• March 2004: The Pentagon publishes its “Force Structure Plan and Inventory” that outlines what sort of end strength it wants in each branch, and what sort of threats it is preparing for in the next 20 years. It also takes an inventory of the more than 600 facilities and 600,000 buildings it maintains.
  • May 2004: The House votes to delay the 2005 round, citing the war on terrorism. The same delay is narrowly defeated in the Senate. Bush threatens a second veto on 2005 funding if the defense bill does not contain base-closure authority. The final funding bill includes base closure.
  • Aug. 2004: The Pentagon announces that it intends to relocate 70,000 troops from European and South Korean posts and bring them back onto U.S. bases. The announcement re-ignites the debate on whether bases should be closed in 2005.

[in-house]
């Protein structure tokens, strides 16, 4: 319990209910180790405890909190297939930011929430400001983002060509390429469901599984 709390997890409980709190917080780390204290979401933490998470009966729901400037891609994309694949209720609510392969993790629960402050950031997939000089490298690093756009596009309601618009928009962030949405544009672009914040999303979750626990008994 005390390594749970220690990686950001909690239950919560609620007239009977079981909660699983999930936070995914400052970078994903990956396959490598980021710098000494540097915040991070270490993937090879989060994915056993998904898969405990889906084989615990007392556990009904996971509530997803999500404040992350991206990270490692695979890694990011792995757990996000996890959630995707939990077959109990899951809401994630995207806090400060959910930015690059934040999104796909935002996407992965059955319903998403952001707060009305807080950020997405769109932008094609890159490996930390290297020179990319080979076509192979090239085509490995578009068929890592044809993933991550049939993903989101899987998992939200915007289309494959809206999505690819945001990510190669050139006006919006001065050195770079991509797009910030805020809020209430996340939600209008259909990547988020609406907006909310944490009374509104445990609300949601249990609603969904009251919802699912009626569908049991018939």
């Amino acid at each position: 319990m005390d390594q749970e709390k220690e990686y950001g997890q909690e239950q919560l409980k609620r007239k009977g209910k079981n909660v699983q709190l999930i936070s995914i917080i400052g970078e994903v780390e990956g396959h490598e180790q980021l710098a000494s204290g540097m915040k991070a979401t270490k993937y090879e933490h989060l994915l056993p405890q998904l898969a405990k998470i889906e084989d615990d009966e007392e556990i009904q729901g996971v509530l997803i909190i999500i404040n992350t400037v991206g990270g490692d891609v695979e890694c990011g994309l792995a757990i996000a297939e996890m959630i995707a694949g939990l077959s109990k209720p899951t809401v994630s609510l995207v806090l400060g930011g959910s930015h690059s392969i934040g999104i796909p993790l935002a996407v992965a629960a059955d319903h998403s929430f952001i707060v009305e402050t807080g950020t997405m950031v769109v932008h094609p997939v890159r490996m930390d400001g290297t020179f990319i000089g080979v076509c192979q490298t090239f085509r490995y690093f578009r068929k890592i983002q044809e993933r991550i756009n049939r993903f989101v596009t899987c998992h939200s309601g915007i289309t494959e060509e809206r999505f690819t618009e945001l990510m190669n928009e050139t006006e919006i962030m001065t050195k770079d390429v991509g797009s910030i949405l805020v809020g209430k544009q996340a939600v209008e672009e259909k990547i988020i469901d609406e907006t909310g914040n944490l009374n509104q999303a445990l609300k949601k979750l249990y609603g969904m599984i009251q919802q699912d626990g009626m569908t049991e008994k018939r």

• March 15, 2005: Bush nominates members for the 2005 closure commission, who are awaiting confirmation by Congress.
  • May 13, 2005: The “list” is released: 33 major bases recommended for closure, 29 recommended for realignment.
  • Week of May 16: The nine members of the commission will hold a series of hearings with the chiefs of each service branch to discuss the list’s recommendations.
  • May through Sept. 8, 2005: The nine members of the commission will visit the facilities recommended for closure, and hold a dozen regional meetings with communities affected by the Pentagon recommendations.
  • July 1, 2005: The comptroller general finishes examining the Pentagon’s recommendations and releases a report on the recommendations.